– James K
    Apr 12, 2023 at 13:26
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    It is illuminating to imagine a situation in which it would be appropriate to not backshift the second example: "Henry danced with Anne all evening. This morning he told me that she is the most beautiful woman." That could be said in a report by the brother to the parents who don't know Anne: That she is beautiful is relevant in the present, it is part of the brother's report. Apr 12, 2023 at 21:48
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We don't have to backshift "when reporting a truth" - but in fact we usually do, as is clearly shown by this usage chart...

enter image description here

Almost every matching occurrence above will continue with ...the east, and it's hard to think of a "truth" that's any more "constantly true" than the sun rising in the east.

Given we usually backshift even that example, it's safe to say When in doubt, backshift. Sometimes it's acceptable not to backshift, but not always, whereas I suspect it's always acceptable if you do backshift the constructions under consideration here.

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It depends on whether that person is referring to an instance or a general truth.

If it's a general and fixed truth, present tense is retained, since the statement applies to the present as well as the past in which it was stated. Therefore, there is no reason to deviate from the default tense, i.e. present tense.

If it's a temporary instance, then the tense is changed to reflect the same tense of "to say", since the statement and the observation contained in that statement happened at the same point in time (because at the time of stating it, present tense was being used to indicate the present time).

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John: The sun rises in the east.

Let's for the moment live in a universe where every day the sun rises from a random location. That would mean that John's statement is referring to today specifically, not necessarily tomorrow.

That makes in an instance, and therefore John said that the sun rose in the east.

But that's not our universe. In our universe, the sun always rises in the east. John's telling us a fixed truth. Therefore, John said that the sun rises in the east.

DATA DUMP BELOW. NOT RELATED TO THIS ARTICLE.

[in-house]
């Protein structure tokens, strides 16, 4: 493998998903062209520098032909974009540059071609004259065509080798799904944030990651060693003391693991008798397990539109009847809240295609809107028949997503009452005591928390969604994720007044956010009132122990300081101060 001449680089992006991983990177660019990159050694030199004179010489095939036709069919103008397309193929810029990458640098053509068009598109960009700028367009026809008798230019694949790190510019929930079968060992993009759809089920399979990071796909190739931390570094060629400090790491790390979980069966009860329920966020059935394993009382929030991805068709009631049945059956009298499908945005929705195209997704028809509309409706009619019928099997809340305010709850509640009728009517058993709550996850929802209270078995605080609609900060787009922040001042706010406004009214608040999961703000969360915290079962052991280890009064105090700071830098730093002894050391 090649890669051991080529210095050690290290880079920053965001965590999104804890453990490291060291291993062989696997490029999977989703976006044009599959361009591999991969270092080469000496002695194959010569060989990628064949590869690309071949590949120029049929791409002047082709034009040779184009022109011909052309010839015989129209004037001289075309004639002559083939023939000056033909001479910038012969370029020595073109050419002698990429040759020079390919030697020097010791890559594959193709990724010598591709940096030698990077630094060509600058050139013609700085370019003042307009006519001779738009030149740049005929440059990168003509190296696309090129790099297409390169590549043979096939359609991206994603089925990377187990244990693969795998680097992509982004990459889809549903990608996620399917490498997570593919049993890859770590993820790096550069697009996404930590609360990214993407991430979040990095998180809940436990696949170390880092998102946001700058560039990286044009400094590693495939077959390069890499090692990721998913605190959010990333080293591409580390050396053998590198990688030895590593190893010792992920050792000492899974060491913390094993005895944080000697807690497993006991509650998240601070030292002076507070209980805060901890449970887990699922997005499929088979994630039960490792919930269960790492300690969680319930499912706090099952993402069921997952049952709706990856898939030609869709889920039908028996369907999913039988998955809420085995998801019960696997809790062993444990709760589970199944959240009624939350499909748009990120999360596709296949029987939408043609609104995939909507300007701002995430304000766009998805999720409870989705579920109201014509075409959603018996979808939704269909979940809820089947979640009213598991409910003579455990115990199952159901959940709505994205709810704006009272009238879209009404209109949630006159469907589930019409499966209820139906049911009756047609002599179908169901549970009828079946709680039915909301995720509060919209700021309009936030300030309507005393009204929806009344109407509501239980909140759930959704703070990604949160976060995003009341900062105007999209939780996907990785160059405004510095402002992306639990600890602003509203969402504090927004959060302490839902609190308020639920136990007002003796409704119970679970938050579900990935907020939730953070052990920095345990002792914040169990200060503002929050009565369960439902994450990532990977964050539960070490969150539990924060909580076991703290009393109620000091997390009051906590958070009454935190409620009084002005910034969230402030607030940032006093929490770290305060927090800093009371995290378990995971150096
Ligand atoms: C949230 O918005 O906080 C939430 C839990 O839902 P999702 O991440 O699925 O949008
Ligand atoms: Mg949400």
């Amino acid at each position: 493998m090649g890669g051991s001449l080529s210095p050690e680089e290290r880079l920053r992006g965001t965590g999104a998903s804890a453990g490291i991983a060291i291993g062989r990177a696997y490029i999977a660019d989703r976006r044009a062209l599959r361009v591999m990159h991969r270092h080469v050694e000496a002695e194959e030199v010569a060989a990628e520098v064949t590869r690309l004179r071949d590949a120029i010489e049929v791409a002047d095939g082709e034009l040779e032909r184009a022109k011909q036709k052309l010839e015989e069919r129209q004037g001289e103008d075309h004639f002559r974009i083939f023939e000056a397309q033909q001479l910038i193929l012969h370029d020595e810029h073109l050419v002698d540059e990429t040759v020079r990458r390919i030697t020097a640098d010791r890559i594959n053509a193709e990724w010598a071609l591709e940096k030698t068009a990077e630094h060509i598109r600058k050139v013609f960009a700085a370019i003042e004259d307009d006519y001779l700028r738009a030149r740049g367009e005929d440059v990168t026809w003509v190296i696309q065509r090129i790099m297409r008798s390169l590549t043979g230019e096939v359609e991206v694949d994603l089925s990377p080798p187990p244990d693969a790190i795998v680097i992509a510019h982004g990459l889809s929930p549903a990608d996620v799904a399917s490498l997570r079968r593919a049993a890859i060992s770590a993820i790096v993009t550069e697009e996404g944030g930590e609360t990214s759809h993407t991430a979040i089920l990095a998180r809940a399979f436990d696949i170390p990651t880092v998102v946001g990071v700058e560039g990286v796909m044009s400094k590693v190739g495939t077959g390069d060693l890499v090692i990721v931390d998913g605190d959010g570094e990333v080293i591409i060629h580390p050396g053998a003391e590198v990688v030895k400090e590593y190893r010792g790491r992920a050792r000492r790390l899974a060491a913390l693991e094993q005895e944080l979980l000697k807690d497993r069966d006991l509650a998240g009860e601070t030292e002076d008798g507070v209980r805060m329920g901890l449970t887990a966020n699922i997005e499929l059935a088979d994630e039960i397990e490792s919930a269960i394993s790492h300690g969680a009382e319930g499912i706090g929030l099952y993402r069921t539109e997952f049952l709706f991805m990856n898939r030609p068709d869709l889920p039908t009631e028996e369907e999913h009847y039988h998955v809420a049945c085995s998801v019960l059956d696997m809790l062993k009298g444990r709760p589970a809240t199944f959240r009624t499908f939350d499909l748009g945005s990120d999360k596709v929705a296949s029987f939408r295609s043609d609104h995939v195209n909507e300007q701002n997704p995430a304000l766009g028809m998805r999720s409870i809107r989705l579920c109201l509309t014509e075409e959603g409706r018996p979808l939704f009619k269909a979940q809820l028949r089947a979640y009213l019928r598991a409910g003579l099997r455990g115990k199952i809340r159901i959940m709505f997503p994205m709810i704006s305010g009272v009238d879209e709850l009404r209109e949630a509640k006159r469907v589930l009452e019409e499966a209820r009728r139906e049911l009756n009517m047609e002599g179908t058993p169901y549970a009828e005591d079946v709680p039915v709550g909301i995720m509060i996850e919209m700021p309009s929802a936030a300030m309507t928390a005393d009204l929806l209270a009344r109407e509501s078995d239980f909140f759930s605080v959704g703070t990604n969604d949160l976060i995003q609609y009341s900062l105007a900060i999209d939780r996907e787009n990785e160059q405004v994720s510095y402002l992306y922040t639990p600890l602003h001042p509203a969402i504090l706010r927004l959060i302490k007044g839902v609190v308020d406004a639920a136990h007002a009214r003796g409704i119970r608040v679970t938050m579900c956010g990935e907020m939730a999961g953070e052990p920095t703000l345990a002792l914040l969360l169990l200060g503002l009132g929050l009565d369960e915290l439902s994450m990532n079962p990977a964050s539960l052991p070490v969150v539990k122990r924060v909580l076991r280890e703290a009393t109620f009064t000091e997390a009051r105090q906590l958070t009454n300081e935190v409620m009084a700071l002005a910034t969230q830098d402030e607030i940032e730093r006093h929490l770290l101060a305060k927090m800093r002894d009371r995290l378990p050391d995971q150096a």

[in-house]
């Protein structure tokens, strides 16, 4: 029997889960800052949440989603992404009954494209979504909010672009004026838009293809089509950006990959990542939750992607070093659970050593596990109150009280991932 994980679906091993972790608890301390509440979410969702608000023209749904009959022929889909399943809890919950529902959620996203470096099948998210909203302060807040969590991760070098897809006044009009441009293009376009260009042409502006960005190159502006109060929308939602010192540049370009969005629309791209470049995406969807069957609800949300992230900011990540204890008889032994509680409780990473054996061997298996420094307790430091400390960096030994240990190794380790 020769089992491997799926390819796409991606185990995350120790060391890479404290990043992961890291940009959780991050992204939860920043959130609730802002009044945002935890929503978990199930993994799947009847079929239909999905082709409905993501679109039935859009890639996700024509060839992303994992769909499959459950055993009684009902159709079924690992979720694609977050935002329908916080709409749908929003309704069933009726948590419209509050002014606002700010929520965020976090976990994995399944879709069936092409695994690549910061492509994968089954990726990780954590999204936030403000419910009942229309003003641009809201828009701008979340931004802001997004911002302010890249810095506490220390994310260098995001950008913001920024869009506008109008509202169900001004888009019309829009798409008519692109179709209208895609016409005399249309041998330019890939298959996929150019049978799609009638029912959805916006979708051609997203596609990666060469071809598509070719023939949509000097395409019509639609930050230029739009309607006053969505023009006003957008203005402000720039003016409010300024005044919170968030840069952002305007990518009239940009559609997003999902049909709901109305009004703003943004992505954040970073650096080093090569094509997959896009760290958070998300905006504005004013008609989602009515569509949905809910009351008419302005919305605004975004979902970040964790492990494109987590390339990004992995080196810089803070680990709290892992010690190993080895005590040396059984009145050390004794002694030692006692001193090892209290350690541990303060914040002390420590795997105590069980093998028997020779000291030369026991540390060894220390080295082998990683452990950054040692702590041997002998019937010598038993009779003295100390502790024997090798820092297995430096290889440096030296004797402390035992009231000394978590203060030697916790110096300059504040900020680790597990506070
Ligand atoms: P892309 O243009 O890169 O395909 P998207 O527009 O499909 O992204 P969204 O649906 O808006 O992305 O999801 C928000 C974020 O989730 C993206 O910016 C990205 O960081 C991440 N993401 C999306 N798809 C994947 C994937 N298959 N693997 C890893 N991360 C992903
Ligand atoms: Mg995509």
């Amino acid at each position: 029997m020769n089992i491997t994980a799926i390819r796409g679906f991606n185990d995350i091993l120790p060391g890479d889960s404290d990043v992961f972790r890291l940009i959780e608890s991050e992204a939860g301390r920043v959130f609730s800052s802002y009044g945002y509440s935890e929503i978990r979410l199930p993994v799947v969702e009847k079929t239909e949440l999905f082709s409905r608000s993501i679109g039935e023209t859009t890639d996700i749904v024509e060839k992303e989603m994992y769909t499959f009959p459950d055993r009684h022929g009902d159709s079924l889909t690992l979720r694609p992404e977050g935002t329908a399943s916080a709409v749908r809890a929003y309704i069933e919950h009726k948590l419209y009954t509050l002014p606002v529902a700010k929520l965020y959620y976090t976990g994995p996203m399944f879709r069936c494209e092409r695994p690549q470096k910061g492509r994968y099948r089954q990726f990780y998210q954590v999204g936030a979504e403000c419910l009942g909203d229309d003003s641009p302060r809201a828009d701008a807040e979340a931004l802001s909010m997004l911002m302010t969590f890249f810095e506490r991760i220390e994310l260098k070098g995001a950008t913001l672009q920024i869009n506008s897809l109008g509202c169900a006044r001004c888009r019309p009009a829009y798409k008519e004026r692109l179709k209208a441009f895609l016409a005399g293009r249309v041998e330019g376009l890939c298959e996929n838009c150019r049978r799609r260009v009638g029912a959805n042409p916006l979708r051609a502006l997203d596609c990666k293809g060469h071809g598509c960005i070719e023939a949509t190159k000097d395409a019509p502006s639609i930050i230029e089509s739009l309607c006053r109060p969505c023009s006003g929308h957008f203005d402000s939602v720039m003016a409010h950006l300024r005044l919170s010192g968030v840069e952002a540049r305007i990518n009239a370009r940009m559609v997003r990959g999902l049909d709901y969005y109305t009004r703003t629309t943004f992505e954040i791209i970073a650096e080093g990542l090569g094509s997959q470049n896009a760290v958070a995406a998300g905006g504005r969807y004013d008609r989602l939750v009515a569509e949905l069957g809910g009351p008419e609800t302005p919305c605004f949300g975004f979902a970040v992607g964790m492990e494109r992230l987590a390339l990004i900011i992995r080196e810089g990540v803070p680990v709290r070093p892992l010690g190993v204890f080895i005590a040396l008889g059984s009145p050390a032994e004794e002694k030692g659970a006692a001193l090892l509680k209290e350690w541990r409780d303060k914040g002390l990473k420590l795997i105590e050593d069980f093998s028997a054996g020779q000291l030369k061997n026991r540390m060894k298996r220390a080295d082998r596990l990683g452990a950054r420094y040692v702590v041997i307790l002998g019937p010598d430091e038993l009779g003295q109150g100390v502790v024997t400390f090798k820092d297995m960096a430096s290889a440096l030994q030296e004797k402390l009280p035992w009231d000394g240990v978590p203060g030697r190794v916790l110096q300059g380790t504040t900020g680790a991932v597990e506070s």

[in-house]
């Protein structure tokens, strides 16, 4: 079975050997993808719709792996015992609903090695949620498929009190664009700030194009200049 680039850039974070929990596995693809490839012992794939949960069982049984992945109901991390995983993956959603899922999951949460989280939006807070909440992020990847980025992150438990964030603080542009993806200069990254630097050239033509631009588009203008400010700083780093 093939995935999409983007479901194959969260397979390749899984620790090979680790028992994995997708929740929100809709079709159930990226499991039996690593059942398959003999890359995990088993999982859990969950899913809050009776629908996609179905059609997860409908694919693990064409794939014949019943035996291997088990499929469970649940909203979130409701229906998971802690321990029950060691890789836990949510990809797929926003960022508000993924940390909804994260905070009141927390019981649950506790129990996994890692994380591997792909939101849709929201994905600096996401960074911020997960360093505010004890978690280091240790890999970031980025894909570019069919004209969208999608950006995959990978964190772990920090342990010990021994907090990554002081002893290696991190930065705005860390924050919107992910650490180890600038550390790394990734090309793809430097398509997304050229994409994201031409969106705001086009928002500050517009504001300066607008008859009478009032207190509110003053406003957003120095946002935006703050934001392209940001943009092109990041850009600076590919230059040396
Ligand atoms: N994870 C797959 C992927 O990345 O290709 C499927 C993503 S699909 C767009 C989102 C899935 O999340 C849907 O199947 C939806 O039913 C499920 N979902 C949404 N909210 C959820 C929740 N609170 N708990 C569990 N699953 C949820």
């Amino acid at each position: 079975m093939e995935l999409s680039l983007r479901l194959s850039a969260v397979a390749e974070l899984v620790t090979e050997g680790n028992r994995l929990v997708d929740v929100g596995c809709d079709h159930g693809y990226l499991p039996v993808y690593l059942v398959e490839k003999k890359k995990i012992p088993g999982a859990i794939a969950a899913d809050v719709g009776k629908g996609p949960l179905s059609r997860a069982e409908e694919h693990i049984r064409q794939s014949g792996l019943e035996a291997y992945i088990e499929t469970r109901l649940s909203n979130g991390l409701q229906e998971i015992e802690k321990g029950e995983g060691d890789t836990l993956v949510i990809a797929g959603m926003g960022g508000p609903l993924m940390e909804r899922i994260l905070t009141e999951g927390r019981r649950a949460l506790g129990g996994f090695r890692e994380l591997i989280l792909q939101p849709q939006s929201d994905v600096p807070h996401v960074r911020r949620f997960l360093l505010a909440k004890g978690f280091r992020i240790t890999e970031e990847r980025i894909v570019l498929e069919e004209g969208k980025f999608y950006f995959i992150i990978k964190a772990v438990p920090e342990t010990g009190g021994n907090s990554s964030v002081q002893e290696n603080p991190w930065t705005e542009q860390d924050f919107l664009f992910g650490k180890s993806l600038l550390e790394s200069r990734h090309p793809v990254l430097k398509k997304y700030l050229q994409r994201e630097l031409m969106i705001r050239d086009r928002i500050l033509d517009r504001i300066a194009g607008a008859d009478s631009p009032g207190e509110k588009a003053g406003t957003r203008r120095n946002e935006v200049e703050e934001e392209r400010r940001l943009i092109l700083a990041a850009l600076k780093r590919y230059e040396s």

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John: She is beautiful

Is John stating that this person is, always has been, and always will be beautiful? Then John said that she is beautiful.

But if John was making a comment about how she looks right now, e.g. because she dressed up for the occasion, then John said she was beautiful (although it would be more idiomatic to say that she looked beautiful).

3 - slightly adapted

John: I don't understand computers.

If John is commenting on his knowledge today, but acknowledges that he either will learn in the future or did know more in the past, then John said that he didn't understand computers.

If John is commenting that computers are a topic that he will never understand, then John said that he doesn't understand computers.


That being said, people sometimes bend the rules either because they use something that sounds more natural to them, or because they're trying to avoid an impolite implication.

For example, "John said she was beautiful" would be correct if John was talking about a particular instance in which he states "She is beautiful", but it can also be interpreted as John having literally said "She was beautiful", which would mean that John implied she's no longer beautiful.

Politeness urges you to avoid phrasings that could be interpreted in a hurtful way, so people are inclined to avoid using "John said she was beautiful" in order to avoid that alternate interpretation.